Alina Kabaeva: US sanctions against Putin’s alleged girlfriend

Alina Maratovna Kabaeva, who was romantically linked to the Russian leader, was sanctioned “because she was or was a leader, civil servant, senior executive or board member of the government of the Russian Federation,” a financial department statement said.

In it, the 39-year-old Kabaeva is described as having “a close relationship with Putin”. She is a former member of the State Duma “and is currently the head of the National Media Group, a pro-Kremlin empire of television, radio and print organizations”.

In April, The Wall Street Journal reported that the US was considering sanctions against Kabaeva, but there were concerns that such a move would stoke tensions given her closeness to Putin.

Kabaeva has previously been sanctioned by the European Union and the UK.

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In addition to Kabaeva, the Treasury announced sanctions against a number of other oligarchs, a major steelmaker and two of its subsidiaries, as well as a financial institution accused of running a sanctions-evasion operation and its director-general.

Separately, US Secretary of State Antony Blinken announced sanctions against three oligarchs, a Russian state-owned company overseen by the Department of Transportation, “four individuals and one entity operating unlawfully on the territory of Ukraine in cooperation with Russia” and 24 Russian defense and technology company-related entities.

The US is also imposing visa restrictions on 893 Russian Federation officials and “31 foreign government officials who acted to support Russia’s alleged annexation of Ukraine’s Crimea region, thereby threatening or violating Ukraine’s sovereignty,” Blinken said.

Many of the designations announced by the US target oligarchs previously sanctioned by allies such as the UK, Australia, Canada and the European Union. They come when the war in Ukraine has entered its sixth month.

“Opulent Lifestyle”

“While innocent people suffer from Russia’s illegal war of aggression, Putin’s allies have enriched themselves and funded opulent lifestyles,” Treasury Secretary Janet Yellen said in a statement. “The Treasury will use every tool at our disposal to ensure that the Russian elites and the Kremlin’s movers and shakers are held accountable for their complicity in a war that has claimed countless lives.”

The oligarchs sanctioned by the State Department are Andrey Igorevich Melnichenko, Alexander Anatolevich Ponomarenko and Dmitry Aleksandrovich Pumpyanskiy. The yacht AXIOMA has been identified as a blocked property in which Pumpyanskiy has an interest, the Foreign Ministry said in a leaflet.

According to that fact sheet, Ponomarenko is “an oligarch with close ties to other oligarchs and to the construction of Vladimir Putin’s seaside palace,” previously sanctioned by the UK, EU, Canada, Australia and New Zealand.

Among the oligarchs sanctioned by the Treasury on Tuesday is Andrey Grigoryevich Guryev, the Russian billionaire founder of chemical company PhosAgro and a former government official, who is described by the Treasury as “a known close associate” of Putin. He is also sanctioned by the UK and, according to the US Treasury Department, “he owns the Witanhurst estate, which is the second largest estate in London after Buckingham Palace”.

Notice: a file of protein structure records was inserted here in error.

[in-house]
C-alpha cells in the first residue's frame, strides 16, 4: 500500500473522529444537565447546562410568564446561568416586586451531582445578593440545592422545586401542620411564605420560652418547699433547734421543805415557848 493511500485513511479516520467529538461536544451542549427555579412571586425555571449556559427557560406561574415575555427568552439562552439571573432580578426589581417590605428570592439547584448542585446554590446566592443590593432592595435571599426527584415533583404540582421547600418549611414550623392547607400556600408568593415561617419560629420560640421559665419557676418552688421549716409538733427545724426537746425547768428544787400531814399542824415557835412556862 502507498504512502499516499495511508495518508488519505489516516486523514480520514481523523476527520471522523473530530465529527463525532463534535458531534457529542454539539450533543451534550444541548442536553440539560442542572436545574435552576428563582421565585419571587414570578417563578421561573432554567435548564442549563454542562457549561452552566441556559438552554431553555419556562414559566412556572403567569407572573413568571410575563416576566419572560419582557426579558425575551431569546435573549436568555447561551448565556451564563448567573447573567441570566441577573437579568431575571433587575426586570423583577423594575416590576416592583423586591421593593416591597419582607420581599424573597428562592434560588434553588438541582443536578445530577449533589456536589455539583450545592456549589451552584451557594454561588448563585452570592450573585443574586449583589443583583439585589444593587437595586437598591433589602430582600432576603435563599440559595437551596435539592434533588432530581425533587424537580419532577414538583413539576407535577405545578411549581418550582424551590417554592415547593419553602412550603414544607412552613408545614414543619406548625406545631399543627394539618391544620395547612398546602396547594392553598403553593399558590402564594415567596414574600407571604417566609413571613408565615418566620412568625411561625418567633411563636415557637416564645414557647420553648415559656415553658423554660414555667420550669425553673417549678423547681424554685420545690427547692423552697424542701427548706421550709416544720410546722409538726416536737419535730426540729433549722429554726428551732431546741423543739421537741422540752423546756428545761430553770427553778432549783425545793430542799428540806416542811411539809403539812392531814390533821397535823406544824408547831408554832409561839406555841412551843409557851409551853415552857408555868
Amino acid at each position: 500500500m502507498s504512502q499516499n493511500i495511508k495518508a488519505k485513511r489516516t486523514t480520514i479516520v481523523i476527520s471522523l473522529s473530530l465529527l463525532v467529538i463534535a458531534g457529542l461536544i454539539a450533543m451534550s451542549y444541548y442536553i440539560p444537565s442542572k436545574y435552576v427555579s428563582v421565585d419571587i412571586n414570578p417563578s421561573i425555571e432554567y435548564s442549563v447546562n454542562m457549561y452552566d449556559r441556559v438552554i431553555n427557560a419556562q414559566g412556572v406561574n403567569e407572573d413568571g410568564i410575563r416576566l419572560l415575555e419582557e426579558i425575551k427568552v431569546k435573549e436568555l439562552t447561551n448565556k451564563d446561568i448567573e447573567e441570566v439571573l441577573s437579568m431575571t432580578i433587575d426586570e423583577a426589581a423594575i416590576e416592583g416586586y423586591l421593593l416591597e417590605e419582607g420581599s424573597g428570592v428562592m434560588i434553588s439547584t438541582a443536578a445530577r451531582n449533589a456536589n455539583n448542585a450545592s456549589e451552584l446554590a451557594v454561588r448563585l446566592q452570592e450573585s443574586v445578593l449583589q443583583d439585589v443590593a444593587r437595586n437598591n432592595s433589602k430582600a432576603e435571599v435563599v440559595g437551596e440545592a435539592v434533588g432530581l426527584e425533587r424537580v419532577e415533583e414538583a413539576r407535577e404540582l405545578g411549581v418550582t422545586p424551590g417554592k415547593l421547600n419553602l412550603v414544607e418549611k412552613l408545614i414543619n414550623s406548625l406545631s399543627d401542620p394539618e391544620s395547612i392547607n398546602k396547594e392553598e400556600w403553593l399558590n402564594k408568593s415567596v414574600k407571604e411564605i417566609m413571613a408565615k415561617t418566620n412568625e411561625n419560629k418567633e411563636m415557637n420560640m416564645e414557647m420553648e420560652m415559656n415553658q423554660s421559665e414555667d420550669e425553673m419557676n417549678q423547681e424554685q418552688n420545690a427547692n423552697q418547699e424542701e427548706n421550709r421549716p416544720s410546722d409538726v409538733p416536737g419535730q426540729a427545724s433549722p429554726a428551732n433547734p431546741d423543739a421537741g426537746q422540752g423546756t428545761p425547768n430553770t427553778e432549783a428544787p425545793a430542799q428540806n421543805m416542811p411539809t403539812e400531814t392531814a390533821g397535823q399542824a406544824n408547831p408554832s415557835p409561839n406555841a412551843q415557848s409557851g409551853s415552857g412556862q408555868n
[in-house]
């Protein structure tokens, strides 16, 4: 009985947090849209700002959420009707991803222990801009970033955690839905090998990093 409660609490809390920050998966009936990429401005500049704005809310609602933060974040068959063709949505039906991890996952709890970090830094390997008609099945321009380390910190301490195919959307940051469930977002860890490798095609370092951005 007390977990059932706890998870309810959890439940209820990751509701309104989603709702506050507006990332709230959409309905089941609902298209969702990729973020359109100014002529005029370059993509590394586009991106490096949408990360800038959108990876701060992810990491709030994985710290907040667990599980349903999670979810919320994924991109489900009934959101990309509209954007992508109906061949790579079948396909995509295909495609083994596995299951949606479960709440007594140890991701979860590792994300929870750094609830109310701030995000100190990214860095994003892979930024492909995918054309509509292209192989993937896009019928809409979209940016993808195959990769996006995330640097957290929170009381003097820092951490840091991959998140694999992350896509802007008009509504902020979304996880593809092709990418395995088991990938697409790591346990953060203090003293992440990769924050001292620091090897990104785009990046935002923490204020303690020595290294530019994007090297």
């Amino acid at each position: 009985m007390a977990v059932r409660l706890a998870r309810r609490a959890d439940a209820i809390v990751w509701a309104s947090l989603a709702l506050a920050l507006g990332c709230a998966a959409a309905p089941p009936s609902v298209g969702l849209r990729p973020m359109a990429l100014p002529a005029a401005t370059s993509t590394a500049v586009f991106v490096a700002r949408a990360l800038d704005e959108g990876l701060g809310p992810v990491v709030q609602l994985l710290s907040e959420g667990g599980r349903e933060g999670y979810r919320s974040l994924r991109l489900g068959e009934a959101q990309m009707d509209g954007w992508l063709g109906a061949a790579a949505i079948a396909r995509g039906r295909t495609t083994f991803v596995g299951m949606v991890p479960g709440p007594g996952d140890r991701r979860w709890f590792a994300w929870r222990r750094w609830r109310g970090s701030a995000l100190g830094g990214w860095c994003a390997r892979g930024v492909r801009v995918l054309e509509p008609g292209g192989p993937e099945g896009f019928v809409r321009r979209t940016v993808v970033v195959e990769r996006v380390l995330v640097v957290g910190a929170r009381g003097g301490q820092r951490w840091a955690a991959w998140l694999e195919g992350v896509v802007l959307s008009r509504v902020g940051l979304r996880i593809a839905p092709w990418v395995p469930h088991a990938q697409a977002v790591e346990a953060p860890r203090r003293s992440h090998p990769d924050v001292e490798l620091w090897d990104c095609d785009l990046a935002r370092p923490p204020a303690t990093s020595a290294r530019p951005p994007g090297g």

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The Finance Ministry on Tuesday identified the Alfa Nero yacht, reportedly owned by AG Guryev, as blocked property.

AG Guryev’s son, Andrey Andreevich Guryev, was also sanctioned by the US on Tuesday after previously being sanctioned by Australia, Canada, the European Union, Switzerland and the United Kingdom, as was his investment firm Dzhi AI Invest OOO.

Natalya Valeryevna Popova was sanctioned “because she worked or worked in the technology sector of the economy of the Russian Federation and was or was an executive, civil servant, officer or board member of LLC VEB Ventures”. is a sanctioned entity. She was also sanctioned for being the wife of Kirill Aleksandrovich Dmitriev, the CEO of the Russian Direct Investment Fund (RDIF). Both he and the RDIF were sanctioned in the days after the war began.

Joint Stock Company Promising Industrial and Infrastructure Technologies, “a financial institution owned by Russia’s Federal Agency for State Asset Management,” and its general director Anton Sergeyevich Uruzov were sanctioned on Tuesday for allegedly evading sanctions.

According to the Ministry of Finance, “JSC PPIT sought to facilitate the circumvention of sanctions imposed on the Russian Direct Investment Fund (RDIF).”

The Treasury sanctioned Publichnoe Aktsionernoe Obschestvo Magnitogorskiy Metallurgicheskiy Kombinat (MMK), which is described as “one of the largest steel producers in the world”, the chairman of its board, Viktor Filippovich Rashnikov – who was also sanctioned by Australia, Canada, the EU, Switzerland and the UK – and two subsidiaries of MMK.

“MMK is one of Russia’s largest taxpayers and represents a significant source of revenue for the government of the Russian Federation,” the Ministry of Finance said. The agency has approved a settlement deadline for transactions involving MMK and one of its subsidiaries.

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